‘You can’t just say no’: Florida Gov. DeSantis removes most COVID-19 restrictions

Republican Florida Gov. Ron DeSantis has been somewhat of a maverick in issuing statewide orders throughout the ongoing coronavirus pandemic, but his supporters say he has generally been on the right side of the issue.

This week, he announced perhaps his most impactful move yet, effectively removing all COVID-19 restrictions across Florida and sending his rivals in the Democratic Party and mainstream media into a tailspin, as reported by ABC News.

“It affects elderly people”

Even as the infection rate continues to climb across the U.S., the mortality rate has largely leveled off and the economy is restarting at varying paces in every corner of the nation.

President Donald Trump, meanwhile, has argued that the only Americans at significant risk of dying from the virus are the elderly and those with pre-existing conditions.

“Now we know it,” he said at a rally earlier this month. “It affects elderly people. Elderly people with heart problems and other problems. But they have other problems, that’s what it really affects, that’s it.”

Trump cited “a strong immune system” as among the possible reasons that “in some states, thousands of people” have been infected with the virus, but “nobody young.”

Unlike other states that have reopened in recent weeks with limitations and mandates requiring the use of face masks, DeSantis is rolling the dice in hopes that his state can be the first to fully open up in the wake of the global pandemic.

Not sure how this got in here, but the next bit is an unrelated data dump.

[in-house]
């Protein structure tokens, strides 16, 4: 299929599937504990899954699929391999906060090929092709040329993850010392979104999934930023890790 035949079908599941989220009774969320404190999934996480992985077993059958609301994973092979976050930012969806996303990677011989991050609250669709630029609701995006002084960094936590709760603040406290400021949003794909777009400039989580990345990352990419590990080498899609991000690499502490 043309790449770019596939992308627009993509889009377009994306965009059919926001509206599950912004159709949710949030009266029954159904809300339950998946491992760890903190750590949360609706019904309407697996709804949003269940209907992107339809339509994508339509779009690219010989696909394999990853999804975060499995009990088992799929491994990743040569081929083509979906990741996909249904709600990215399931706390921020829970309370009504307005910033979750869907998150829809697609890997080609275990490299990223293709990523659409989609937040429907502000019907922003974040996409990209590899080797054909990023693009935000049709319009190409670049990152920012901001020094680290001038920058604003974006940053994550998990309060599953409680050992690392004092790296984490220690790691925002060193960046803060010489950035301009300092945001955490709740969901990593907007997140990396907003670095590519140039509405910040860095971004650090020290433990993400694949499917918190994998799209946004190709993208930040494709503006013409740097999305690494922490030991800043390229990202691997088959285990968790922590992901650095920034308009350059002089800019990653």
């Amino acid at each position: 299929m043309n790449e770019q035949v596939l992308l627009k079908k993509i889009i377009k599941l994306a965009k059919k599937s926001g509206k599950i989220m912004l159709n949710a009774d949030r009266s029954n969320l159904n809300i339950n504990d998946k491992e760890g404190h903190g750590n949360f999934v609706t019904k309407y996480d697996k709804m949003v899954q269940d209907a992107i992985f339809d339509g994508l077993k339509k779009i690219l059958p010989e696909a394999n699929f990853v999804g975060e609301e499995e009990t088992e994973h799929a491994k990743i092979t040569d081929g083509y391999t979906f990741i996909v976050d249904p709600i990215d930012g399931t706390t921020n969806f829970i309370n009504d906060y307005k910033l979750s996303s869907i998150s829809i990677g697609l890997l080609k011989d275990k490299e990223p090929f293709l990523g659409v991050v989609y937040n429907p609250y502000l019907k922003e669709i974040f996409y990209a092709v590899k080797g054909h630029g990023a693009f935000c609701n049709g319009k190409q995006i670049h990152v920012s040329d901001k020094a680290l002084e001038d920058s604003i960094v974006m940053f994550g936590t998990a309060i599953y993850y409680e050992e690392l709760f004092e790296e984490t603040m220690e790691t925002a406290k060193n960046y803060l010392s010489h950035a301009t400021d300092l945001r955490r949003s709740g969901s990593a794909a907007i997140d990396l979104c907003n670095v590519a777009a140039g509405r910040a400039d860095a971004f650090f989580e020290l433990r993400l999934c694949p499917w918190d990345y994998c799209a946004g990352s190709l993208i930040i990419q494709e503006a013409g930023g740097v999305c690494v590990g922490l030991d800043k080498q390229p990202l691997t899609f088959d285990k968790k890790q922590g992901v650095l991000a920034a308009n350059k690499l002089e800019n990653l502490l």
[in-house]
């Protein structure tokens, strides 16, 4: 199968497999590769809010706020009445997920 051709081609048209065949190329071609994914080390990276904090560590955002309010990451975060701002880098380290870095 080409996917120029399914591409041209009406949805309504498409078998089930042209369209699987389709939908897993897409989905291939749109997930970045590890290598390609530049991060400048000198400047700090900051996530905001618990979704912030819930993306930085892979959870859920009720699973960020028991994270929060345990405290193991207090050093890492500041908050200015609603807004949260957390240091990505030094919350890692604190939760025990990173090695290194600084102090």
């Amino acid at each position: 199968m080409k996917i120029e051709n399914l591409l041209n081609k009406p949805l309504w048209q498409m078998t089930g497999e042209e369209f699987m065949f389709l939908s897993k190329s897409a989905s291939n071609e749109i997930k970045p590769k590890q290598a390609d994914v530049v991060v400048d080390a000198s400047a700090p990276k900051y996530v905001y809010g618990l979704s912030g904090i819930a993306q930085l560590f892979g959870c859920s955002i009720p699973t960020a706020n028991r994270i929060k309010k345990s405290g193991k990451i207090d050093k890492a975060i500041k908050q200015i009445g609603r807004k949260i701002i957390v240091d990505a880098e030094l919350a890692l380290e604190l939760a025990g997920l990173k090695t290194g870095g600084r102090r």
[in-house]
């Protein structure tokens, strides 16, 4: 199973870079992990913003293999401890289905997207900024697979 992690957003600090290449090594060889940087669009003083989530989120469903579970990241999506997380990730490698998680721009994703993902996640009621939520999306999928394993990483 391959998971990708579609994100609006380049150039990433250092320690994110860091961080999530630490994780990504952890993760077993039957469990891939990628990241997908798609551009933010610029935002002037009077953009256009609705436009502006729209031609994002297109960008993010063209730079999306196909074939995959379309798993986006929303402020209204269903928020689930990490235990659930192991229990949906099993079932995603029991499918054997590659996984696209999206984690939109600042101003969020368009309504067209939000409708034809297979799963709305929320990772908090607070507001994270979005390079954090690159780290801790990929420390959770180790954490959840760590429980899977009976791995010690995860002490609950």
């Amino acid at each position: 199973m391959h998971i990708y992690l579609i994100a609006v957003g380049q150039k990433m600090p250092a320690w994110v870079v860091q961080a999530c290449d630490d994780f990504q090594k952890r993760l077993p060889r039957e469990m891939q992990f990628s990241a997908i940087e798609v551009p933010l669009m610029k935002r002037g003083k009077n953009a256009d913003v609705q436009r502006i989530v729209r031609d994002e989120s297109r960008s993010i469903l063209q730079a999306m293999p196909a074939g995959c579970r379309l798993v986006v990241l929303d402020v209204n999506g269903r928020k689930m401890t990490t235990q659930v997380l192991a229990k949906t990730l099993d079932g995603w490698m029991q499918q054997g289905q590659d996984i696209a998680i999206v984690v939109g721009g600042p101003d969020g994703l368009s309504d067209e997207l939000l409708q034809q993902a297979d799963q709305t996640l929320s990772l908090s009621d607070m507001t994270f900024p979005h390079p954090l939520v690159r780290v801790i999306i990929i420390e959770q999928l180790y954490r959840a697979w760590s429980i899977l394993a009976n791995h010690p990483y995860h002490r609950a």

“Reasonable regulations”

“Every business has the right to operate,” the governor said. “Some of the locals can do reasonable regulations, but you can’t just say no.”

Prior to his most recent statement, businesses and customers could be held liable for violations of face mask mandates.

As for what constitutes “reasonable regulations” at the local level, the governor’s order indicates that officials will not be allowed to limit restaurant seating to less than 50% occupancy. Furthermore, localities will reportedly be required to obtain approval for any seating restrictions at all.

Florida has a total of more than 700,000 confirmed coronavirus cases and 14,000 deaths as of Tuesday. More than 380,000 of those cases are considered to be active.

Time will tell whether the governor’s all-in approach to reopening will pay off in the long run, but Americans of all stripes are hoping it will be a sign of good things to come across the country.

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